So long as there remain players outside the CWC, the world would not be immune to the threat of chemical weapons, Iranian Deputy Foreign Minister for Legal and International Affairs Abbas Araqchi said on Sunday, speaking at a conference in Tehran on the 20th anniversary of coming into effect of the Chemical Weapons Convention and the 30th anniversary of massacre of civilians in Iran’s northwestern city of Sardasht in a chemical attack by the Iraqi army.
He also said that terrorist groups’ access to chemical weapons, as in Syria, has jeopardized all efforts for countering those weapons.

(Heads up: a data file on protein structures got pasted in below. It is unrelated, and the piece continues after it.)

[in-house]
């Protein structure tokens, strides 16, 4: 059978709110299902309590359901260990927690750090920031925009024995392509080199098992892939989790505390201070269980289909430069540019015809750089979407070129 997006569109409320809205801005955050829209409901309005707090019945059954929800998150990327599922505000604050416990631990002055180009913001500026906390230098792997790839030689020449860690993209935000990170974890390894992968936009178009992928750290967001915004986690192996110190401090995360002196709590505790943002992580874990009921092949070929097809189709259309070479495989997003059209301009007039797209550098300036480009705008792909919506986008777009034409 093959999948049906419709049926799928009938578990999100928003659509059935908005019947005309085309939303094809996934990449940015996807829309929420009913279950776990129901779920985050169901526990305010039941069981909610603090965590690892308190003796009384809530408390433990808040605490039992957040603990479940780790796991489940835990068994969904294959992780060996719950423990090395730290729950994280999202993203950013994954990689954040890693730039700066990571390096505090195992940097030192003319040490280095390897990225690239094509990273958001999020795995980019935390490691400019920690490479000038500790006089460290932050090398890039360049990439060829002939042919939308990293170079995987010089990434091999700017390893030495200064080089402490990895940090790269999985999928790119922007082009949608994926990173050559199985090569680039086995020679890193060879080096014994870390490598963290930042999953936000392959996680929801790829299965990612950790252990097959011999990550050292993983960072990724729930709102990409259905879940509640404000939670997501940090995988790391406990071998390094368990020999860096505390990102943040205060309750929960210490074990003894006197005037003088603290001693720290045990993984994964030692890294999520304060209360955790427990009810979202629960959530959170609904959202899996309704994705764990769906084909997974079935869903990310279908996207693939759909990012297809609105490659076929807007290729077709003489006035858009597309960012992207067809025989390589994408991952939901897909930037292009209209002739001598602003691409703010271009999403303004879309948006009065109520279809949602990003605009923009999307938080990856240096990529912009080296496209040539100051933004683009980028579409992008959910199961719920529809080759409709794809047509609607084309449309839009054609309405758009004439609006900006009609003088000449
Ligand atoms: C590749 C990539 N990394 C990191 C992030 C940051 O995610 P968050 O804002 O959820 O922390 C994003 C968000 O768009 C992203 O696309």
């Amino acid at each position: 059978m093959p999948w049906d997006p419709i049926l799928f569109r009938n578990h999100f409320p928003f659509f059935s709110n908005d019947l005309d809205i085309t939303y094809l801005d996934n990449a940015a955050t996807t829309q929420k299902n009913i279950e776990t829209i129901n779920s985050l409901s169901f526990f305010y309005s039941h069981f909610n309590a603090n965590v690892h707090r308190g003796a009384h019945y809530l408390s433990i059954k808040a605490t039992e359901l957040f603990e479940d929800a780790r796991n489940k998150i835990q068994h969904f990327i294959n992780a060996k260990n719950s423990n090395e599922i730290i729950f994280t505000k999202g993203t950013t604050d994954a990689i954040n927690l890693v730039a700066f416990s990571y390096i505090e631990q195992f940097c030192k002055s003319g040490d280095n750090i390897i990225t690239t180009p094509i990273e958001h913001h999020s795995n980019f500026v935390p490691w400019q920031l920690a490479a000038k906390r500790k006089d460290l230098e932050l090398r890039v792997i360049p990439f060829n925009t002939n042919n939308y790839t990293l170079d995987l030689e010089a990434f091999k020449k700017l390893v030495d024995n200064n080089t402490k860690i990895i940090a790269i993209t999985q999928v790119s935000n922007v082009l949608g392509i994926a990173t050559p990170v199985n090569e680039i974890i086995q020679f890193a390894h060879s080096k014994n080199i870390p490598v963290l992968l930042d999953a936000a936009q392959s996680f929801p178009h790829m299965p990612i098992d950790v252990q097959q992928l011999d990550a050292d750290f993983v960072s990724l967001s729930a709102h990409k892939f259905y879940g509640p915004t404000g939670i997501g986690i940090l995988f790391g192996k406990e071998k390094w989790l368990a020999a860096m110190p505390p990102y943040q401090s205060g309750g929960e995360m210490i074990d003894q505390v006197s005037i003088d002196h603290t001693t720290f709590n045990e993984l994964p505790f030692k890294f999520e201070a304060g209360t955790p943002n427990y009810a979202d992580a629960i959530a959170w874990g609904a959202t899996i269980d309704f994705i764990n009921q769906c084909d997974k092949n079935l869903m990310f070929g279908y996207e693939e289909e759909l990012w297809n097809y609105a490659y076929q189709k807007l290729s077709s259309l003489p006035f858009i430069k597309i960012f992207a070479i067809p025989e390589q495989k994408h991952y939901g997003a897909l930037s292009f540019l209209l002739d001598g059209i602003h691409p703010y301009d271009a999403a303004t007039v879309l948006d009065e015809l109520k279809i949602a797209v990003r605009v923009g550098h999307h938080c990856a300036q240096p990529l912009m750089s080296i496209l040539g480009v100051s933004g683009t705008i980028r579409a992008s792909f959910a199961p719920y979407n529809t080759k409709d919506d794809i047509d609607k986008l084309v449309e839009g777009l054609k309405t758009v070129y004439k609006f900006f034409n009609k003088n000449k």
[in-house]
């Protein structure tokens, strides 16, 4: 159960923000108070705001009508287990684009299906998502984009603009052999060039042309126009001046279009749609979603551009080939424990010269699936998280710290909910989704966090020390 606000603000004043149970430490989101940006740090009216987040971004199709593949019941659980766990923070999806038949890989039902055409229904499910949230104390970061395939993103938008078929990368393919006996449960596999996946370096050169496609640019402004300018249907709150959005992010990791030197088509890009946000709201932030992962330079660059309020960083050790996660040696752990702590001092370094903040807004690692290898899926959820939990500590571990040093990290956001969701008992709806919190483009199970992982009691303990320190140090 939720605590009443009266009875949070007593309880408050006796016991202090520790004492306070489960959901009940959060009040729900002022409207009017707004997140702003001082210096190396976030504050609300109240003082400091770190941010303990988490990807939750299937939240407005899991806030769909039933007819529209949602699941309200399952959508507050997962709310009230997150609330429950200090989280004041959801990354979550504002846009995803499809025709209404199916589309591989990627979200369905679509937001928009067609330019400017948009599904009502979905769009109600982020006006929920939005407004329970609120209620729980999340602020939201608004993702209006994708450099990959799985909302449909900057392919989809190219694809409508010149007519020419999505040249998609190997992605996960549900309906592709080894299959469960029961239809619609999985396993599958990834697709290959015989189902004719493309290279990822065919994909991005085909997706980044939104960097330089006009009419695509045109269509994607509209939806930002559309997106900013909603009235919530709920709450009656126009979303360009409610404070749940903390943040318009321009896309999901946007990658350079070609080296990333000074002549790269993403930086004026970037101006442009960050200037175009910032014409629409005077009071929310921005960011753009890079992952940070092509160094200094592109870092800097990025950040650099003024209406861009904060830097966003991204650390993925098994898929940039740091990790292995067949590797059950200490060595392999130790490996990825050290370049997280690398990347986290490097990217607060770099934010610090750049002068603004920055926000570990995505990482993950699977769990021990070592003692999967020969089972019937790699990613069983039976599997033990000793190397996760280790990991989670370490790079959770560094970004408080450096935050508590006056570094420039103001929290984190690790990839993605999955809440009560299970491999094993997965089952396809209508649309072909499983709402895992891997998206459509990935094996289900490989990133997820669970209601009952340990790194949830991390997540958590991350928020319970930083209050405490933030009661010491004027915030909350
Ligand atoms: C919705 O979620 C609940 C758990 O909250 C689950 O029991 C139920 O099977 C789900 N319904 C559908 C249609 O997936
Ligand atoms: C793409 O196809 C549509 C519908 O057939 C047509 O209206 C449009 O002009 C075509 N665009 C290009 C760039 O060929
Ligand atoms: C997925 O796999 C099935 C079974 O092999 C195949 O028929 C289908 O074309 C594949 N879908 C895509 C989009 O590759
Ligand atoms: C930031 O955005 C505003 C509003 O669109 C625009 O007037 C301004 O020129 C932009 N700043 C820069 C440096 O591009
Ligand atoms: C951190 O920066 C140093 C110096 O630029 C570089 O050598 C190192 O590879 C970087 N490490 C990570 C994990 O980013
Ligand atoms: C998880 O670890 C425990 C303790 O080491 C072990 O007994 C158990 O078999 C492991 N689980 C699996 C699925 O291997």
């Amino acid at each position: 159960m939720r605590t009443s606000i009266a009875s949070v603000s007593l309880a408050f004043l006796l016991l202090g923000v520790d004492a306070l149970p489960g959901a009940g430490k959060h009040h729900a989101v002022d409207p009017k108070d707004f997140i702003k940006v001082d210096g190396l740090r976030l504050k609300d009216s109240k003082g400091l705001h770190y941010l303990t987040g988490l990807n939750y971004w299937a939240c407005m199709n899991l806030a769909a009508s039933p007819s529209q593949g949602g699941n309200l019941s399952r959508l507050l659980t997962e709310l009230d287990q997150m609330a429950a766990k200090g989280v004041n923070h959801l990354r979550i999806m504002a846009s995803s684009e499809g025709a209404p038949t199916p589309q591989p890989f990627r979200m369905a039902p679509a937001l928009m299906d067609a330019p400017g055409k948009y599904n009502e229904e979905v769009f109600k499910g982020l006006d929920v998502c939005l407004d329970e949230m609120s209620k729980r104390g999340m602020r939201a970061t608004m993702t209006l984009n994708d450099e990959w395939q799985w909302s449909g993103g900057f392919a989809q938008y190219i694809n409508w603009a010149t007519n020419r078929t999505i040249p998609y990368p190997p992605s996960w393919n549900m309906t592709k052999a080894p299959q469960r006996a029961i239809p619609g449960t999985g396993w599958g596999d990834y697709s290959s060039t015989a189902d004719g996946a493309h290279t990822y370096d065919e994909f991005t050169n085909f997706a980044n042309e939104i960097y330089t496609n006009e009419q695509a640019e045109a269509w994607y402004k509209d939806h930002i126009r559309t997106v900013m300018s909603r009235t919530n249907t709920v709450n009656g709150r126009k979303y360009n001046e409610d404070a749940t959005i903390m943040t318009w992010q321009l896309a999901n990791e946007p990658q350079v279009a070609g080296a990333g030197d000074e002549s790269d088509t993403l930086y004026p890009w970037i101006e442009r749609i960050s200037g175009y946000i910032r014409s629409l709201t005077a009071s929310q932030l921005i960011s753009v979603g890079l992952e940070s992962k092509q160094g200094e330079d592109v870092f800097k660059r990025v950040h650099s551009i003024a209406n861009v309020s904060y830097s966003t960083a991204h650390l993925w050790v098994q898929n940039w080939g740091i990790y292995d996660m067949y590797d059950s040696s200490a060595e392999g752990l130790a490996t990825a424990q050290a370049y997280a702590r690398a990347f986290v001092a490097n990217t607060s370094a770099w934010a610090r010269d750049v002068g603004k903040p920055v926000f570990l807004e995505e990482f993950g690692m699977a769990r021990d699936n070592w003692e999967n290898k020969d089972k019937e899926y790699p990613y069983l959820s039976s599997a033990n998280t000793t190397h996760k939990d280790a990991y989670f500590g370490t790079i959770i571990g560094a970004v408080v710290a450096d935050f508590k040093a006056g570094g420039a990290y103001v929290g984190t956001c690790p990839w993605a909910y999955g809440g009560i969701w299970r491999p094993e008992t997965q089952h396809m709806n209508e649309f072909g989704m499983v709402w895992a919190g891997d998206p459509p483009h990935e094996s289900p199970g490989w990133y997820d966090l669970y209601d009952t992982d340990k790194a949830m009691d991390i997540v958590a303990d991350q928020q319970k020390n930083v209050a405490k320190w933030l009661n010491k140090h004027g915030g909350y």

Araqchi then called on all CWC signatories, particularly the US, to honor their commitments and destroy their stockpile of chemical weapons.
The Chemical Weapons Convention entered into force in 1997 and currently has 192 states-parties. Only Israel has not ratified the convention.
CWC aims to eliminate an entire category of weapons of mass destruction by prohibiting the development, production, acquisition, stockpiling, retention, transfer or use of chemical weapons by states parties.
All states parties have agreed to chemically disarm by destroying any stockpiles of chemical weapons they may hold and any facilities which produced them, as well as any chemical weapons they abandoned on the territory of other states parties in the past, according to the Organization for the Prohibition of Chemical Weapons (OPCW) website.